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GOLD (and green) RUSH
Biofuels boom and Idaho

by Bill Loftus
illustrated by Noah Kroese

When oil prices soared and gasoline topped $3 a gallon, the energy debate became an economic crisis for many in the United States. Farmers changed their crop mixes to plant those that needed less fertilizer or pesticides. Consumers wondered how high prices would rise. And suddenly, after decades of research and promotion, alternative fuels are hot.

The University of Idaho’s College of Agricultural and Life Sciences (CALS) stands ready to stake its claim in the biodiesel field it helped sow nearly three decades ago through the pioneering work of agricultural engineering professor Chuck Peterson.

Bright yellow canola blossoms reach for northern Idaho’s blue sky.
Bottles of several fuel oils are in J. L. Martin Lab.

“Our scientists lead the nation in educating people in biofuels production, in breeding oilseed crops, and in researching new uses for seed meals left over once oils are removed. We are quickly developing muscle in other biofuels-related topics, too,” said CALS Dean John Hammel. University scientists are also weighing in on national debates about values of biofuels and are increasingly called upon to consult with industry globally.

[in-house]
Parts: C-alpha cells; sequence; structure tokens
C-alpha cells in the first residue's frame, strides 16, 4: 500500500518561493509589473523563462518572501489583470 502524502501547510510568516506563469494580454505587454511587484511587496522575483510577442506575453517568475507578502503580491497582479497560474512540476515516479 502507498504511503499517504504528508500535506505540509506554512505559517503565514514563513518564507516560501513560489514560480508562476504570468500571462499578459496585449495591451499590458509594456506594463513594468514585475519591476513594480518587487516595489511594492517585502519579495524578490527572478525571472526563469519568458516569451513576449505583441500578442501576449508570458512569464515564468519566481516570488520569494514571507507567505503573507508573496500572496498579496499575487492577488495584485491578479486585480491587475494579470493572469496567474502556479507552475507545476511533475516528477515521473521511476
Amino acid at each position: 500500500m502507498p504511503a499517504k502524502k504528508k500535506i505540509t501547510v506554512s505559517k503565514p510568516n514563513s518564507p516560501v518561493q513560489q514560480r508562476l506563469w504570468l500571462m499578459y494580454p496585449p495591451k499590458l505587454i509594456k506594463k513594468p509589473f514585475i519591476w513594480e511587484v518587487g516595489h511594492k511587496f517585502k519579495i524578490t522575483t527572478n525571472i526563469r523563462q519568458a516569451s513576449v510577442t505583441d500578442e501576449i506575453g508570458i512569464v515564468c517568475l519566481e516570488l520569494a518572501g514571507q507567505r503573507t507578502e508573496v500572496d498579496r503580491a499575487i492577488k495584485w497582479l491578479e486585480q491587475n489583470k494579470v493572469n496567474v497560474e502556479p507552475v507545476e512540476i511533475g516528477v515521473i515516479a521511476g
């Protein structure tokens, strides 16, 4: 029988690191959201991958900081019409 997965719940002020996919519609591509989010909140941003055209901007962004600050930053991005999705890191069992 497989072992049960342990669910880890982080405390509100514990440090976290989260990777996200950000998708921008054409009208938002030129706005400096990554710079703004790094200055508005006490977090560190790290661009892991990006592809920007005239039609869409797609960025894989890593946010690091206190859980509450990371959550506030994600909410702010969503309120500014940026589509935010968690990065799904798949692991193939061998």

The wheels of government began to turn toward the greener side of fuel. President George W. Bush spoke about the need for renewable fuels in his January State of the Union address, adding biodiesel for the first time to the list dominated by ethanol. Idaho legislators mulled a slate of bills to encourage renewable fuels, passing several and revamping the state’s oilseed commission.

Companies led the wave of interest, brokering deals with college scientists to expand long-term work on alternative fuels. In November, Gibraltar-based Eco-Energy Ltd. signed a 5-year research pact with CALS plant breeder Jack Brown to develop and test new canola, mustard, and rapeseed varieties worldwide.

University visitors to Spain explore second Idaho biodiesel plant

In late May, a contingent including University of Idaho President Tim White, CALS Dean Hammel, Idaho Agricultural Experiment Station Director Greg Bohach, biochemist Matt Morra, and biodiesel production expert Jon Van Gerpen, head of the college’s Department of Biological and Agricultural Engineering, joined Lewiston-area officials on a trip to Spain. A biodiesel manufacturer there invited them to explore a commercial alliance that would locate a new plant in north-central Idaho.